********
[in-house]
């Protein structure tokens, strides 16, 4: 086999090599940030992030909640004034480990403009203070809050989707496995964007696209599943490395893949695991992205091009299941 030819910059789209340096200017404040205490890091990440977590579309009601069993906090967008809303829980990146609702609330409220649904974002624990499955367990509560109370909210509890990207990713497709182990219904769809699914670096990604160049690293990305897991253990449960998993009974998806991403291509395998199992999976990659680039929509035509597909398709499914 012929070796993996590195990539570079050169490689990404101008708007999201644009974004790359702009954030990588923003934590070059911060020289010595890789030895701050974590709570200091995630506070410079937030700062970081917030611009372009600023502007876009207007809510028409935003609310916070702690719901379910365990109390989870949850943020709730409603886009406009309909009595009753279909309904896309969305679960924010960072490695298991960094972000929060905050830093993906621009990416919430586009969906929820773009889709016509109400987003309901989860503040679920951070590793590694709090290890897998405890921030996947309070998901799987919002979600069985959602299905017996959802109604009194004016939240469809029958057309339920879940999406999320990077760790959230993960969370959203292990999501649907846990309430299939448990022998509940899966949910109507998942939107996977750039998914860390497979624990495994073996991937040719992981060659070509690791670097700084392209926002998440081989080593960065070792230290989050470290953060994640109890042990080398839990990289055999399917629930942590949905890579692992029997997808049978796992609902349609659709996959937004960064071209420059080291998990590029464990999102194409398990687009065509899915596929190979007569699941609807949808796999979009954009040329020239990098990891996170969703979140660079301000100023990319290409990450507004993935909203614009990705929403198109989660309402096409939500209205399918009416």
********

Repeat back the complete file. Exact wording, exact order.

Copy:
[in-house]
């Protein structure tokens, strides 16, 4: 086999090599940030992030909640004034480990403009203070809050989707496995964007696209599943490395893949695991992205091009299941 030819910059789209340096200017404040205490890091990440977590579309009601069993906090967008809303829980990146609702609330409220649904974002624990499955367990509560109370909210509890990207990713497709182990219904769809699914670096990604160049690293990305897991253990449960998993009974998806991403291509395998199992999976990659680039929509035509597909398709499914 012929070796993996590195990539570079050169490689990404101008708007999201644009974004790359702009954030990588923003934590070059911060020289010595890789030895701050974590709570200091995630506070410079937030700062970081917030611009372009600023502007876009207007809510028409935003609310916070702690719901379910365990109390989870949850943020709730409603886009406009309909009595009753279909309904896309969305679960924010960072490695298991960094972000929060905050830093993906621009990416919430586009969906929820773009889709016509109400987003309901989860503040679920951070590793590694709090290890897998405890921030996947309070998901799987919002979600069985959602299905017996959802109604009194004016939240469809029958057309339920879940999406999320990077760790959230993960969370959203292990999501649907846990309430299939448990022998509940899966949910109507998942939107996977750039998914860390497979624990495994073996991937040719992981060659070509690791670097700084392209926002998440081989080593960065070792230290989050470290953060994640109890042990080398839990990289055999399917629930942590949905890579692992029997997808049978796992609902349609659709996959937004960064071209420059080291998990590029464990999102194409398990687009065509899915596929190979007569699941609807949808796999979009954009040329020239990098990891996170969703979140660079301000100023990319290409990450507004993935909203614009990705929403198109989660309402096409939500209205399918009416």